A concise round-up of new product updates, international snippets and other interesting stuff from the wonderful world of photography: Canon M200 unavailable in Australia… Winner of Sony Australia Alpha Awards… AIPP replaces magazine with blog… DJI leaps into industrial drones…
Canon M200 unavailable in Australia
Canon Australia will not release the EOS M200, an entry-level mirrorless camera, in the local market.
The EOS M200 had a global launch overnight, with the new 24-megapixel APS-C CMOS sensor camera described as a compact ‘travel buddy’. It’s unclear why Canon Australia is not releasing the M200, and to our knowledge this is the first camera in several years that Canon has chosen to not bother shipping.
There’s not much point covering the specs or release details, but DPReview describes the camera as a ‘fairly modest upgrade to one of our favourite cameras, the EOS M100’.
Winner of Sony Australia Alpha Awards
New Zealand photographer, James Muir, has won Sony Australia’s Alpha Awards Grand Prize for his image of an iceberg called Fresh Ice, Liquid Salt.
‘This was the first iceberg I had ever seen, and I was for a moment stunned by the majesty of this natural phenomenon. After taking a few photos I put my camera down and tears filled my eyes,’ he said.
The image was shot in the Southern Ocean, near the polar circle. For winning the fourth Alpha Awards, James has bagged himself more than $10,000 in Sony gear.
Here are the eight other category winners:
– Landscape: Karen Huynh
– Nature: Daniel Browne
– Portrait: Aries Tao
– Sport: Joseph Hsu
– Astrophotography: Tony Law
– City/Street: Jomel Bartolome
– Seascape: Aristo Risi
– Wedding: Ben Howland
Click here to view the winning images.
AIPP replaces magazine with blog
The AIPP has launched a new members e-mail newsletter service and blog, which replaces the online monthly magazine, The Journal.
The Journal, edited by Peter Eastway, was hosted on digital magazine publishing platform, ISSUU. ISSUU magazines don’t seem to have kept up with the rapid pace of online design and the user experience is left feeling pretty clunky. Inside Imaging‘s experience was that The Journal required users to zoom into a small portion of the page to enlarge the text large to a readable size, then drag the mouse to follow the story.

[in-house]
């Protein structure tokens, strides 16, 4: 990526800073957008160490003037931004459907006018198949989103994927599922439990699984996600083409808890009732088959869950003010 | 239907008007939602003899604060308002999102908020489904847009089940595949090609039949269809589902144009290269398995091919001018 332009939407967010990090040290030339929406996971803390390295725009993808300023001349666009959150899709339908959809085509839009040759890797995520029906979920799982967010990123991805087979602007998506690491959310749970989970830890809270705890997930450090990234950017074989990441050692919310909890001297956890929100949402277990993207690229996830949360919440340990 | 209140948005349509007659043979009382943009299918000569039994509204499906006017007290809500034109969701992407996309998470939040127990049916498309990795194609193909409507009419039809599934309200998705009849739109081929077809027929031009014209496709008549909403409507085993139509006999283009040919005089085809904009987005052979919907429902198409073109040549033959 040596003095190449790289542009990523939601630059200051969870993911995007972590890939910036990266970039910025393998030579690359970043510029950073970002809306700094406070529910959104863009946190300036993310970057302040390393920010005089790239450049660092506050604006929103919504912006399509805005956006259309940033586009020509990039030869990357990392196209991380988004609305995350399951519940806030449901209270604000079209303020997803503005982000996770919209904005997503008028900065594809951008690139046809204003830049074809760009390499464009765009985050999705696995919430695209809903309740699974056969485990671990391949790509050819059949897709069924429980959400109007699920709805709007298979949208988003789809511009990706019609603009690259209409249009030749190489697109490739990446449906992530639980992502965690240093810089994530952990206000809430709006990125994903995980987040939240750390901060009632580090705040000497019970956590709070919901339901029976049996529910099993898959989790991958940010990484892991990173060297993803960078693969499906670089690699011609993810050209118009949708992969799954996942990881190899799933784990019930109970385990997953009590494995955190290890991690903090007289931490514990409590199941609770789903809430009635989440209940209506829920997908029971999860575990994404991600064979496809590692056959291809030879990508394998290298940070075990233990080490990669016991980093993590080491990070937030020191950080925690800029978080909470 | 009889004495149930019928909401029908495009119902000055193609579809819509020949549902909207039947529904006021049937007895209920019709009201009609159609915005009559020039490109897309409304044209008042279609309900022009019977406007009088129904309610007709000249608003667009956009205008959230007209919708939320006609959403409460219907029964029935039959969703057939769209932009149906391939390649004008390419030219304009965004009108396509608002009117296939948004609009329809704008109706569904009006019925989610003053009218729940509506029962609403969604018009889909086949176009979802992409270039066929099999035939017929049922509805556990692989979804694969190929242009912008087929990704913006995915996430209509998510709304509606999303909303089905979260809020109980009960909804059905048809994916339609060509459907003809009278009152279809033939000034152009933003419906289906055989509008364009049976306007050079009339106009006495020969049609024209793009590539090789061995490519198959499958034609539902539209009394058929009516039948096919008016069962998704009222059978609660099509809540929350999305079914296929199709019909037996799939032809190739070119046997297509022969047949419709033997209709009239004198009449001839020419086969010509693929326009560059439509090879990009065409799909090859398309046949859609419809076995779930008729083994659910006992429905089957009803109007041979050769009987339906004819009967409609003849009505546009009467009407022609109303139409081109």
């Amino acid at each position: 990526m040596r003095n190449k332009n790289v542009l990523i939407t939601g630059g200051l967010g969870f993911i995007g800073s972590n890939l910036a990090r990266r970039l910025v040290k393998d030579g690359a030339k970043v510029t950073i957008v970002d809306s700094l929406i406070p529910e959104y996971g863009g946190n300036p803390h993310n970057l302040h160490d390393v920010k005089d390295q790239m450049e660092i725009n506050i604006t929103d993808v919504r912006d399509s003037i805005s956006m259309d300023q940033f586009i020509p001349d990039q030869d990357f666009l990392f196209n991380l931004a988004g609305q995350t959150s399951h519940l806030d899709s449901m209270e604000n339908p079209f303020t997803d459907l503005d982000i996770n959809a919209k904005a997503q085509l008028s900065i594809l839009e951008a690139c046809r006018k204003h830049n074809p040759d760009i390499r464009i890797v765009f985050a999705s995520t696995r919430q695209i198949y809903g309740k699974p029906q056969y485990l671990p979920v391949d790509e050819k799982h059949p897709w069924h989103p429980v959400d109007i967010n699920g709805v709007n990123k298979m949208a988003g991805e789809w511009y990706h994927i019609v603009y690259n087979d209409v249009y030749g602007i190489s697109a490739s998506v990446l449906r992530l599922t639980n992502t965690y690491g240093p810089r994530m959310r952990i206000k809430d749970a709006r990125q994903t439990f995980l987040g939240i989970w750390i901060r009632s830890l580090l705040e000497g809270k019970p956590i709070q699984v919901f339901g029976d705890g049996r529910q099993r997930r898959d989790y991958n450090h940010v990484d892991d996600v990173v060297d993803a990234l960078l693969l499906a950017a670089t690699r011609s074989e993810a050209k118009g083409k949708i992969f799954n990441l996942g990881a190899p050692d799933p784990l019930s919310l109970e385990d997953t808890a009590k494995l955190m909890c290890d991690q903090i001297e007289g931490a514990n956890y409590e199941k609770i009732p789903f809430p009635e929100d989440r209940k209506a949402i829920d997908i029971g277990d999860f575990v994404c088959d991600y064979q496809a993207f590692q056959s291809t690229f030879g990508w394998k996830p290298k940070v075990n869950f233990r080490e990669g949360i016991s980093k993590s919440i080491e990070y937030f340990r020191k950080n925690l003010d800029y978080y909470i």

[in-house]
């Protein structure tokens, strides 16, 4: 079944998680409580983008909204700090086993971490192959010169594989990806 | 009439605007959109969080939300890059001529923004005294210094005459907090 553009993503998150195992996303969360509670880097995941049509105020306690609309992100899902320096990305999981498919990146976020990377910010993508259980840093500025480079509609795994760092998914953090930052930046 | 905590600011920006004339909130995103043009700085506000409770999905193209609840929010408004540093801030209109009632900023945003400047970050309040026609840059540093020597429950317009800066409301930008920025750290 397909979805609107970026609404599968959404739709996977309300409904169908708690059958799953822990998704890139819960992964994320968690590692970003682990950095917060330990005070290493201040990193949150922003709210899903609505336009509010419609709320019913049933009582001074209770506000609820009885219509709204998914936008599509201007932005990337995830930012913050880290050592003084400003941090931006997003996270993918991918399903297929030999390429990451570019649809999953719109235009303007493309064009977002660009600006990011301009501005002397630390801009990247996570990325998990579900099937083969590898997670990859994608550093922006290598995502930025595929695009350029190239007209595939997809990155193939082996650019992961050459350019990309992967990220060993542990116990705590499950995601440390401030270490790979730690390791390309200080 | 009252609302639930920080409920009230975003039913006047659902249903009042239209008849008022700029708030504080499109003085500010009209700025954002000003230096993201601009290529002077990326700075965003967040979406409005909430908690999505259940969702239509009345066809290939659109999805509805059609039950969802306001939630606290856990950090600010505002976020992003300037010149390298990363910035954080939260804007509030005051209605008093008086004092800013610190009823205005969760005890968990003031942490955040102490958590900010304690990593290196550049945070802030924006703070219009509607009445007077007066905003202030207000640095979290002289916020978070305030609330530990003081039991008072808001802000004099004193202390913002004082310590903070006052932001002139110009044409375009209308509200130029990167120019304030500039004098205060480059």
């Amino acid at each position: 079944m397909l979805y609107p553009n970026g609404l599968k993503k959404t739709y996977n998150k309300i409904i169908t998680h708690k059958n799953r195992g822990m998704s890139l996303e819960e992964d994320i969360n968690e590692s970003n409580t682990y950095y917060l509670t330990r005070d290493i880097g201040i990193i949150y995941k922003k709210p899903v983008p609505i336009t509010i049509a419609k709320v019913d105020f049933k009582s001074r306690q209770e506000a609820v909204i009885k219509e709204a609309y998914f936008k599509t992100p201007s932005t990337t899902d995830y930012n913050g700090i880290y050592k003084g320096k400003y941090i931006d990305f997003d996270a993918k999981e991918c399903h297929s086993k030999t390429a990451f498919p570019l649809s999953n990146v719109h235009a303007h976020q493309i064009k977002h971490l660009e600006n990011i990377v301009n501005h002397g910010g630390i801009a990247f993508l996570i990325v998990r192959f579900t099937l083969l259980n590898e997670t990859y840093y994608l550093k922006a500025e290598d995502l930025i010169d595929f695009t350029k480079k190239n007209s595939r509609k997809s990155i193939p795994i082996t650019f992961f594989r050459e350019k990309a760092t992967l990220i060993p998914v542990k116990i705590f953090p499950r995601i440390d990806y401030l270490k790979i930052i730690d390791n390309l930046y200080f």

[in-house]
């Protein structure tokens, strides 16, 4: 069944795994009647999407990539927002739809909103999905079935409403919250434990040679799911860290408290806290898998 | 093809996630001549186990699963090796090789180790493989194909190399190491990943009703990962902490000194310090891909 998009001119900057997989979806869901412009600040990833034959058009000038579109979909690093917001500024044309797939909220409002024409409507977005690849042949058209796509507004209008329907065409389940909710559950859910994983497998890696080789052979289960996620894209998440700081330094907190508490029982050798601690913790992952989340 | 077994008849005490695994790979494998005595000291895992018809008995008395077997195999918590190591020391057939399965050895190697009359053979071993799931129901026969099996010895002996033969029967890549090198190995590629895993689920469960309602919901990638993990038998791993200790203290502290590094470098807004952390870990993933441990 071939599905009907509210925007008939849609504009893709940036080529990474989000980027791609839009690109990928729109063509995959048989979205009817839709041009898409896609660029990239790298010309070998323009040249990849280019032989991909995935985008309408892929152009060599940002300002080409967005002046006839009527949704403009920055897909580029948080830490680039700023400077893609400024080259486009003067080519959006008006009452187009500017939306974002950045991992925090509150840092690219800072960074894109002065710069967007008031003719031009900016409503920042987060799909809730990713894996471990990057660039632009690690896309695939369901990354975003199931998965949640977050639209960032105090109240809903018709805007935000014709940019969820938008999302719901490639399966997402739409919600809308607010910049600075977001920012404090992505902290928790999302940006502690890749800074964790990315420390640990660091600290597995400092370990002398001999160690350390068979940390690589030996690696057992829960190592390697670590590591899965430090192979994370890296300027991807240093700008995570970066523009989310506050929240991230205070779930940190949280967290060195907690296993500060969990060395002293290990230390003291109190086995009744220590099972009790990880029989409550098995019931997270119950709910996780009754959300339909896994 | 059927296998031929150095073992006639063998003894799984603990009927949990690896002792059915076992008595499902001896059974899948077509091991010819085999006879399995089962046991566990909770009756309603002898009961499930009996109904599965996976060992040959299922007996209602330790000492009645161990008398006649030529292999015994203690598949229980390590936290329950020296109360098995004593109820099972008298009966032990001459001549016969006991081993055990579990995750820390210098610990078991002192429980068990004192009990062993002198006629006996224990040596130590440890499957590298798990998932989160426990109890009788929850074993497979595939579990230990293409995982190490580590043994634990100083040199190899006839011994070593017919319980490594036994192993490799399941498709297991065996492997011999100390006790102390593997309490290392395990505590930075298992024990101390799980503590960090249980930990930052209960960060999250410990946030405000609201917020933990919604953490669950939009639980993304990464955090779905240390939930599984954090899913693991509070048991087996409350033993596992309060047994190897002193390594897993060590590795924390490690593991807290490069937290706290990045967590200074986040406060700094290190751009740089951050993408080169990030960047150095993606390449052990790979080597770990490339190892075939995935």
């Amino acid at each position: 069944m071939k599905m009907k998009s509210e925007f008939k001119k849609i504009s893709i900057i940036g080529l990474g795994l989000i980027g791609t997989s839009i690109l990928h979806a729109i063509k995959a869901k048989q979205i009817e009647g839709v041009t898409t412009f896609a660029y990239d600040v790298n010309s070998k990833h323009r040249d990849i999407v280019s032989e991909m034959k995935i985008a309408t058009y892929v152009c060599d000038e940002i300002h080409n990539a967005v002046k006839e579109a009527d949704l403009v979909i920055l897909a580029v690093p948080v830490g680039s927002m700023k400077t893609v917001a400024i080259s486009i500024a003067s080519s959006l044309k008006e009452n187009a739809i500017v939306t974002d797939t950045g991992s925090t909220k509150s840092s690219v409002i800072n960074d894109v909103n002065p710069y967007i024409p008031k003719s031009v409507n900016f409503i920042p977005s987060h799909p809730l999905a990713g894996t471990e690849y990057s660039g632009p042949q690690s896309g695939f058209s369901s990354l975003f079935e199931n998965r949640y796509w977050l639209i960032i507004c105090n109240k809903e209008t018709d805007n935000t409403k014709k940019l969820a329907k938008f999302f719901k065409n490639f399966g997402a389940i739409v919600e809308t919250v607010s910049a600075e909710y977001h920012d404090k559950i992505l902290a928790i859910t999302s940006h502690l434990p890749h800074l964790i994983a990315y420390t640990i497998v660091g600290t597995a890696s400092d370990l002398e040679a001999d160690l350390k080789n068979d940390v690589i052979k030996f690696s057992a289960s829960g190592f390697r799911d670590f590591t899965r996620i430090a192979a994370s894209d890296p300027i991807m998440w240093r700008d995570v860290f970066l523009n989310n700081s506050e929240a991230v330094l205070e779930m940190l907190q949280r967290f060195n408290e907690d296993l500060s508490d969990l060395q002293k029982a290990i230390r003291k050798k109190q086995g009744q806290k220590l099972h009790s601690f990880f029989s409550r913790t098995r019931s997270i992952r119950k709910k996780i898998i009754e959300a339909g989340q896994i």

‘There has been lots of questions around our strategy of no longer delivering the journal. We know many of you loved it,’ the AIPP says. ‘It was a Financial and Communications strategy decision. We feel that we can deliver better to our members via other electronic means.’
The AIPP will now send members monthly e-mails, and publish a blog called AIPP Stories. Guest editors and writers will contribute to the blog.
The AIPP has also begun engaging non-members. The Institute’s database includes 13,000 e-mail contacts, however the old IT system prevented the AIPP from contacting non-members. With a new system imminent, the AIPP has reportedly begun ‘reaching out’ to these contacts with quirky e-mails.
One of the first e-mails the AIPP sent to non-members included two links, one to the APPA Trade Show page and another to a cute video of a baby panda sneezing. This is apparently a new marketing technique, using light-hearted cracks at humour to reintroduce folk to the AIPP. Interesting first point of contact after a long time between drinks, and it’ll be interesting to see how it’s received.
‘Some recipients of our emails thought the AIPP had been hacked. This for us was great. We wanted to show that we are making changes to how we communicate and how we listen. We haven’t gone mad, we are using the old age technique of getting peoples’ attention,’ the AIPP reassures members.
‘Marketing to potential new members is always a challenge. We are trying a few things and being a bit different. We want to get the attention of people in a very loud world. So if you see some weird stuff going on, try to analyse what we are doing. See if you can use some of it in your marketing’.
DJI leaps into industrial drones
DJI, the world leader in consumer drones, is taking a great leap forward into the world of industrial drones with the Phantom 4 Multispectral imaging drone and Agras T16 crop spraying drone.
The P4 Multispectral drone combines data from six image sensors to measure the health of crops, from individual plants to entire fields. It has a gimbal-stabilised imaging system composed of a RGB, and multispectral camera with five narrow bend image sensors that record ‘red edge and near infared’.
There isn’t any information on the Agras T16 drone, but it’s designed to spray liquids, like fertilisers and pesticides, onto fields and crops.